Researchers have identified a key molecule and pathway essential to the maintenance of hematopoietic stem cells that give rise to all blood cell types, a discovery that can help to clarify underlying causes of blood disorders such as lymphoma. The research paper, titled “CLEC-2 in megakaryocytes is critical for maintenance of hematopoietic stem cells in the bone marrow,” was published in The Journal of Experimental Medicine.
Hematopoietic stem cells’ (HSCs) maintenance, proliferation, and differentiation is dependent on the bone marrow (BM) niche, the place where these cells reside in different maturity states. BM niche cells are responsible for the production of thrombopoietin (Thpo), a cytokine that is essential to the activity and proper function of HSCs. Therefore, the healthy maintenance of BM niches is a determinant for HSCs and blood cell regeneration. However, the cellular source of Thpo and the specific molecular pathways for its regulation has not been clearly understood.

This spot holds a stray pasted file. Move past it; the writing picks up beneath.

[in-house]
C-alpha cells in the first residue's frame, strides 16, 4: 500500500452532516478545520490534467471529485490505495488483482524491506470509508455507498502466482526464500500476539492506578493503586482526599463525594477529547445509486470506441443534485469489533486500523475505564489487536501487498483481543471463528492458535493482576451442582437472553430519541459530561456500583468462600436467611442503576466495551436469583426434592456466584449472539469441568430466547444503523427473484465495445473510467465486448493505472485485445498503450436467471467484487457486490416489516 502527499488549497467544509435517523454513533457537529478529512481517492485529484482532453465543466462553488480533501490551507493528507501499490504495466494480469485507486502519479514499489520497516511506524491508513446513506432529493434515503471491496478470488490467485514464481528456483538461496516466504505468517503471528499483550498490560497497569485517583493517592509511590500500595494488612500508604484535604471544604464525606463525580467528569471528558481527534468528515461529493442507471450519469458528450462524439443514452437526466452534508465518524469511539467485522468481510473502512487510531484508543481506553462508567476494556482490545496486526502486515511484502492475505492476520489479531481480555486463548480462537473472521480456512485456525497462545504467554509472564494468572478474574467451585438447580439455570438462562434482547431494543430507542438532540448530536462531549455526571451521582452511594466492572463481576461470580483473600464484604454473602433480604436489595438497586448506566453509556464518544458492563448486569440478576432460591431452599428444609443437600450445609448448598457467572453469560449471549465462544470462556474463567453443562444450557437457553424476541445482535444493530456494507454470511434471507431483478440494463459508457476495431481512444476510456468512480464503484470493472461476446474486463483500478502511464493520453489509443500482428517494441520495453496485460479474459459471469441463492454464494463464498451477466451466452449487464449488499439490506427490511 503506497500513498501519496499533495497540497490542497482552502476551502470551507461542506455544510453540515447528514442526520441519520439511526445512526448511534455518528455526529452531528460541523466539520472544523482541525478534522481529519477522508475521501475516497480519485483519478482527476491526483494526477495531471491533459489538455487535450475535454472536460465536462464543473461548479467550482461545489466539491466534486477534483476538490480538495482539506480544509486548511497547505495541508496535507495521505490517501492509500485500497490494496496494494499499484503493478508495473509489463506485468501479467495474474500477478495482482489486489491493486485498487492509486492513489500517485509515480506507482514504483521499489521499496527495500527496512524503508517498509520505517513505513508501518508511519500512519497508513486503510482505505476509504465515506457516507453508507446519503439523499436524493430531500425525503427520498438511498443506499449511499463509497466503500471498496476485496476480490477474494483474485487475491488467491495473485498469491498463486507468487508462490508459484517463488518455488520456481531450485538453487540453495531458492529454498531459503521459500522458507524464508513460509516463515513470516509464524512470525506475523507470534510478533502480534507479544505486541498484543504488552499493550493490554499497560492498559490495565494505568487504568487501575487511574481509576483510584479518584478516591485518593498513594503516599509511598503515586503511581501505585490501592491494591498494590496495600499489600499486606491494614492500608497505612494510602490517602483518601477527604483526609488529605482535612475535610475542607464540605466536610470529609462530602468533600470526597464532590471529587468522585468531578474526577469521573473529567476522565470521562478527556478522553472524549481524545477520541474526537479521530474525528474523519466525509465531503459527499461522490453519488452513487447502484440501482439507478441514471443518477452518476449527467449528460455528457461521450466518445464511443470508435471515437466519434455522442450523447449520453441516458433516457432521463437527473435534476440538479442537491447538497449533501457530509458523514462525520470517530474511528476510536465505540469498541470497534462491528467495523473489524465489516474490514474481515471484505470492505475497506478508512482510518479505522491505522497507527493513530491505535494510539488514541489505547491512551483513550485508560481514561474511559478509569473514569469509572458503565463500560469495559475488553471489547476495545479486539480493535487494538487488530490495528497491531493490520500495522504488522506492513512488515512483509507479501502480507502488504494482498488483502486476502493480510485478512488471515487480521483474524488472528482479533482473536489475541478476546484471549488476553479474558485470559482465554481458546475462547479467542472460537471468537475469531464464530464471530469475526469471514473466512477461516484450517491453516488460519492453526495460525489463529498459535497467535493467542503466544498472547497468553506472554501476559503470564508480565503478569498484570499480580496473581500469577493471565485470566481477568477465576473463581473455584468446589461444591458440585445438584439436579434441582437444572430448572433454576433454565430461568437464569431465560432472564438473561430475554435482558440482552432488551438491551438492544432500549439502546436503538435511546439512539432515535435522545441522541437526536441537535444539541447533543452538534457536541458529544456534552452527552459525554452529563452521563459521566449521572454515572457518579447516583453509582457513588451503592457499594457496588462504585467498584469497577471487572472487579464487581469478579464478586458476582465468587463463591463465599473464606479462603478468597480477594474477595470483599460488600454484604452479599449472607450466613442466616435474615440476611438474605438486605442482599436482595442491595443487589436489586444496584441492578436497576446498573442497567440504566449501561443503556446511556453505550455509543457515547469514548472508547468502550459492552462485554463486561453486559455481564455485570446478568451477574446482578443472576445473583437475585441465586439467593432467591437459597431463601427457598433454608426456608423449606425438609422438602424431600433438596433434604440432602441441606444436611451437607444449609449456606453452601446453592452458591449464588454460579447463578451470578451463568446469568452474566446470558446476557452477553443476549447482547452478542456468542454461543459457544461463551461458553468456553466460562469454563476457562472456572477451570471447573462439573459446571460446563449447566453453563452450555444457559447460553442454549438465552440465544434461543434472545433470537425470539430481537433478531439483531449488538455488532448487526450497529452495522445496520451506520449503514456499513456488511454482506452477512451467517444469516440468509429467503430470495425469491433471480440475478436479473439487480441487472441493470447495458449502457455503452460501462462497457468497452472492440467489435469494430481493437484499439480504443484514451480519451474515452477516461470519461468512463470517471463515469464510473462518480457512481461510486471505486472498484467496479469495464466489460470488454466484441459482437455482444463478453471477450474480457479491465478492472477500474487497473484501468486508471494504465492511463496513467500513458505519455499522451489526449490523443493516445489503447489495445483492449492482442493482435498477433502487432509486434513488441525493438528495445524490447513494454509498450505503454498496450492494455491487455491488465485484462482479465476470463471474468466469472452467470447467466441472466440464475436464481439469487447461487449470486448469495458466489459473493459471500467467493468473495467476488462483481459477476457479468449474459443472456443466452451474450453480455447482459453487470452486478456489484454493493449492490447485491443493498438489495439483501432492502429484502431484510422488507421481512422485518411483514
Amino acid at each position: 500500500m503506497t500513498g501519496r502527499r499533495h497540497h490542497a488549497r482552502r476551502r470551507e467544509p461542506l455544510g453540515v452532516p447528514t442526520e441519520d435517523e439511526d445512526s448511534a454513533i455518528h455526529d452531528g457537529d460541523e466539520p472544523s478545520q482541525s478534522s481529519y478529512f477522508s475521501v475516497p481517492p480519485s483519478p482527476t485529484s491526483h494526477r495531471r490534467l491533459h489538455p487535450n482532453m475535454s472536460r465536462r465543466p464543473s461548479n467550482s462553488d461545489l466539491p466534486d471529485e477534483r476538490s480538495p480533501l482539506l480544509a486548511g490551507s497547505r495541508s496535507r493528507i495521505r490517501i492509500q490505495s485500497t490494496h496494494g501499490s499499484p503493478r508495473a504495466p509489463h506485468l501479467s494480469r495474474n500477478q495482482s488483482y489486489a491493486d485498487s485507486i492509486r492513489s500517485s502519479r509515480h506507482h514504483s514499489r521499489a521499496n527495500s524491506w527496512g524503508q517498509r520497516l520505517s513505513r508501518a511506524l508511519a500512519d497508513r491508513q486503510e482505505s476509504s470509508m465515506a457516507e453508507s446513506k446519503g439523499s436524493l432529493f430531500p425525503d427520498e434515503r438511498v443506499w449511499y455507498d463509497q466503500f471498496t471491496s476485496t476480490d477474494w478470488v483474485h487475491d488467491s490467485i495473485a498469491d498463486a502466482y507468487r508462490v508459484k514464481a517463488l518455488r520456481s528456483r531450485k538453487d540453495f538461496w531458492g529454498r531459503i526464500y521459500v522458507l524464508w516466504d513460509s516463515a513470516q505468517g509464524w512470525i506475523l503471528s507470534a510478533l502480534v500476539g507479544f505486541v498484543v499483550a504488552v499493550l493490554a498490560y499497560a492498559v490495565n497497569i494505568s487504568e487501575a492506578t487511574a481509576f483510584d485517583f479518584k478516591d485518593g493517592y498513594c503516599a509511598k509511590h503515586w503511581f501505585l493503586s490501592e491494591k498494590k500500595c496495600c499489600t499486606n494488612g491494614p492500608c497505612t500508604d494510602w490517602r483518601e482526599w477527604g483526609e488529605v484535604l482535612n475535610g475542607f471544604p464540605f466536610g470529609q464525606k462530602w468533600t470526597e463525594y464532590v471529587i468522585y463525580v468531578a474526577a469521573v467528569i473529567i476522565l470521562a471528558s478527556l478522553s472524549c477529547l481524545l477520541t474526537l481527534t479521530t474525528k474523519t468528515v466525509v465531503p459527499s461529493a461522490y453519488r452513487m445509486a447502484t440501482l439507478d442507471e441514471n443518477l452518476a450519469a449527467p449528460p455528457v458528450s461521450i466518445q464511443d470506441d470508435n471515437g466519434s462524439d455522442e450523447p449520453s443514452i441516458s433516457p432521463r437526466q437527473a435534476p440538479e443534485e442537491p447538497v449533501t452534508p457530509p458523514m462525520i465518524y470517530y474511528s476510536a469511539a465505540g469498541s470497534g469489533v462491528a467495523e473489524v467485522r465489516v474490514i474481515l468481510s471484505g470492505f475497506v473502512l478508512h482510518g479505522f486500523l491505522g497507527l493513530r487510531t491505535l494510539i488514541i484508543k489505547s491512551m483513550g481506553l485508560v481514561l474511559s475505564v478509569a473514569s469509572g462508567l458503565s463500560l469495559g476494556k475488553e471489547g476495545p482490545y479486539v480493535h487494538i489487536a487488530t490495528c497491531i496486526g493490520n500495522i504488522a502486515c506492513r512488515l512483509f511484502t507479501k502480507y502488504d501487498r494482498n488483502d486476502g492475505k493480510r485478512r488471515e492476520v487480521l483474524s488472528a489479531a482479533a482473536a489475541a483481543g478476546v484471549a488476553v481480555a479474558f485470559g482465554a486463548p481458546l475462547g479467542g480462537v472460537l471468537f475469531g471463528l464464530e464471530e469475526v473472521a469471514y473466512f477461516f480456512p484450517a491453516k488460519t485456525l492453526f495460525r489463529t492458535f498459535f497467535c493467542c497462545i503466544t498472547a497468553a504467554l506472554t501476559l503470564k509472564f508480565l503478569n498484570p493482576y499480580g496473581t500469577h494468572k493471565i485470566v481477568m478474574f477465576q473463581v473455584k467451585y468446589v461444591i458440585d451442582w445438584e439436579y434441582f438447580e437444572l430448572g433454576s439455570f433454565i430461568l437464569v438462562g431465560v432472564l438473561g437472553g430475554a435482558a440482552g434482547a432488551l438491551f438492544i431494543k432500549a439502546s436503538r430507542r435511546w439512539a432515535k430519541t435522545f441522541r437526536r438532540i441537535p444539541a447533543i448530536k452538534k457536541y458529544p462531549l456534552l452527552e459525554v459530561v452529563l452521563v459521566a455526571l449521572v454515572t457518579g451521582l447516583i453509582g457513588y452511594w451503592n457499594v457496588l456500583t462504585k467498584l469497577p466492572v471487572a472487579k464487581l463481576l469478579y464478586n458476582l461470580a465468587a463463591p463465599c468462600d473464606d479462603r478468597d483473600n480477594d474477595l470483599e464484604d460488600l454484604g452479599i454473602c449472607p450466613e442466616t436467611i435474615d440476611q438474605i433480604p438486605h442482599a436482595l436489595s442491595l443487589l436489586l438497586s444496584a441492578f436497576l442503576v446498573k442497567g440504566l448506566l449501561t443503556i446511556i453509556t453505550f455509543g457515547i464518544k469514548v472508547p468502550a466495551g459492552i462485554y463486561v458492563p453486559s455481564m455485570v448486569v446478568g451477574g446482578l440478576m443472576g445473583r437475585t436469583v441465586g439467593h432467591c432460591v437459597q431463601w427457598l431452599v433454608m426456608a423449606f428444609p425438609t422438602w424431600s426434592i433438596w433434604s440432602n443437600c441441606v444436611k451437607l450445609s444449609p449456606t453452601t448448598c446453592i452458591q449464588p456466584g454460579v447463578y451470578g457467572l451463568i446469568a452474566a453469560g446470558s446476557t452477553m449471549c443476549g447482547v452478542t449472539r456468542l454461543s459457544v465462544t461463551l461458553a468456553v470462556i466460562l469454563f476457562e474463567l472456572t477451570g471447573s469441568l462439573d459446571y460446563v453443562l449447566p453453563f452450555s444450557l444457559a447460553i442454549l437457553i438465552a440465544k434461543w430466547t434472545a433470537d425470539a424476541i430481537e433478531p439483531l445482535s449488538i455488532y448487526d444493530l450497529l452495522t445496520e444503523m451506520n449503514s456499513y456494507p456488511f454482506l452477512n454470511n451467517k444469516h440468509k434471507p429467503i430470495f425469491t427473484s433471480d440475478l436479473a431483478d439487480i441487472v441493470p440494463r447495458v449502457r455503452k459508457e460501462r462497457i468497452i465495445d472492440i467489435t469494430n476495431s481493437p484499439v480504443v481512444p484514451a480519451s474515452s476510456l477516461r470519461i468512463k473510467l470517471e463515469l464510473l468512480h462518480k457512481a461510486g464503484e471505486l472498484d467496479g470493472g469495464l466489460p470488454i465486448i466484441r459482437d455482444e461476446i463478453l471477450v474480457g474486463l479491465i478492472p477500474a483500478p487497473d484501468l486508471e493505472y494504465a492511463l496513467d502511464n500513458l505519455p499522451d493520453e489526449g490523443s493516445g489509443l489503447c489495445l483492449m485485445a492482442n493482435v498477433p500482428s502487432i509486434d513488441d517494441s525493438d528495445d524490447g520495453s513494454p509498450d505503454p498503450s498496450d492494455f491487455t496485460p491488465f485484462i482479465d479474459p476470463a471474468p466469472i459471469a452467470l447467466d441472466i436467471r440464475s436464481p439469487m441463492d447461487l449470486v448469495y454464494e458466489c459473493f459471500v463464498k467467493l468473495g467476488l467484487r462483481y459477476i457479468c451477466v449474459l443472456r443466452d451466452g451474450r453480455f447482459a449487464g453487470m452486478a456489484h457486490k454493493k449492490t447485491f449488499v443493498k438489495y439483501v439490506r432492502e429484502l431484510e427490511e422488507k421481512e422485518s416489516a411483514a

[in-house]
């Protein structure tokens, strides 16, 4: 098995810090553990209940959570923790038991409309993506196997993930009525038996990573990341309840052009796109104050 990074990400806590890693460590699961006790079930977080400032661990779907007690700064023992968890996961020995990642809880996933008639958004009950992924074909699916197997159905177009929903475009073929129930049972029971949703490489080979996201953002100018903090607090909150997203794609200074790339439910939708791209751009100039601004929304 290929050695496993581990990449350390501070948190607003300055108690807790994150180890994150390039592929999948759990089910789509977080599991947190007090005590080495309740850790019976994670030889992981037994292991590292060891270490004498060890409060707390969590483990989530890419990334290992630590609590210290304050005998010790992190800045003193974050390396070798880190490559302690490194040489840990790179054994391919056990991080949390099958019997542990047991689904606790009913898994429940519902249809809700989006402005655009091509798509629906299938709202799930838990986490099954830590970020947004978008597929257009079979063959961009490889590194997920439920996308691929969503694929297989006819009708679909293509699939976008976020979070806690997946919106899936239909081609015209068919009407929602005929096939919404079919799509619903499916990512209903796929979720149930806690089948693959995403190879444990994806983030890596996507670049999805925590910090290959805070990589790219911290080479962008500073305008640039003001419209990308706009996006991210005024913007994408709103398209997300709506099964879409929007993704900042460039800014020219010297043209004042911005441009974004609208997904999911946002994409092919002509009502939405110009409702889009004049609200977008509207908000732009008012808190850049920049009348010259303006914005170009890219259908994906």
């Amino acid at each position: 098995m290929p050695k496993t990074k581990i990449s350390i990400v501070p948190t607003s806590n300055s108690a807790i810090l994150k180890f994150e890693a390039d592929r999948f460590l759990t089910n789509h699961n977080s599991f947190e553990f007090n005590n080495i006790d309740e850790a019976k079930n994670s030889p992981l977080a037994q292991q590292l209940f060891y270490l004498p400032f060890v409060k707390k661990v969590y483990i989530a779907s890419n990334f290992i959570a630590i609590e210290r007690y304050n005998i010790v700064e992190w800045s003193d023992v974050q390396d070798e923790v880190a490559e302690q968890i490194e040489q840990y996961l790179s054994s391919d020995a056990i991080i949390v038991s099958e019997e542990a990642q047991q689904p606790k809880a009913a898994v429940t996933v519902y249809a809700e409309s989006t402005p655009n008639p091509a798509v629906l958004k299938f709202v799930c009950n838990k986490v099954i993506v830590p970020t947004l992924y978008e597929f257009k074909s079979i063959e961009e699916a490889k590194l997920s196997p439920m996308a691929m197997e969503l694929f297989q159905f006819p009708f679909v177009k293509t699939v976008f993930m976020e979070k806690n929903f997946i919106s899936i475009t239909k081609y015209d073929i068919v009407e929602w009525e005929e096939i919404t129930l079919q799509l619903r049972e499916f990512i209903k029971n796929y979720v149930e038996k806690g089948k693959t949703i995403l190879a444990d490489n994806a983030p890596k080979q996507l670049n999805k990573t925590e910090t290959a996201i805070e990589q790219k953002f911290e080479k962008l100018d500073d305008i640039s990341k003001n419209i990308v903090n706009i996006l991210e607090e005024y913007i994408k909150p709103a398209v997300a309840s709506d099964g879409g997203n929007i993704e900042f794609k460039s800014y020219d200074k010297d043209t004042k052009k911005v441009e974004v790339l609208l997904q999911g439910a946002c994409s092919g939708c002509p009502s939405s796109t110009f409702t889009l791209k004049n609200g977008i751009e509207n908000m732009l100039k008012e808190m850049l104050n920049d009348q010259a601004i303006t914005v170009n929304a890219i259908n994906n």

Researchers demonstrated that the membrane protein C-type lectin-like receptor-2 (CLEC-2) mediates the activity of the BM niche and the production of Thpo. Using mouse models, the scientists observed that deletion of CLEC-2 led to a lower production of Thpo and downregulation of CLEC-2-related signaling molecules. Such irregularities in the BM niche and HSC maintenance led to the abnormal blood cell production and activity.
The team speculates these results may also help clarify the mechanisms and progression of blood diseases such as lymphoma and leukemia, since it is known that leukemia blood cells take over healthy BM niches and rely on its signals to survive and proliferate, leading to disease progression. Moreover, the study may advance knowledge of bone marrow transplants, as a successful prognosis is largely dependent on the health and amount of donor HSCs.
“We are hopeful that our findings from this study will contribute towards a better understanding of the underlying causes of the development and progression of hematopoietic diseases such as leukaemia and lymphoma, and ultimately, to the advancement of treatment for such diseases,” Professor Toshio Suda, the study’s senior principal investigator from the Cancer Science Institute of Singapore, at the National University of Singapore, said in a university news release.
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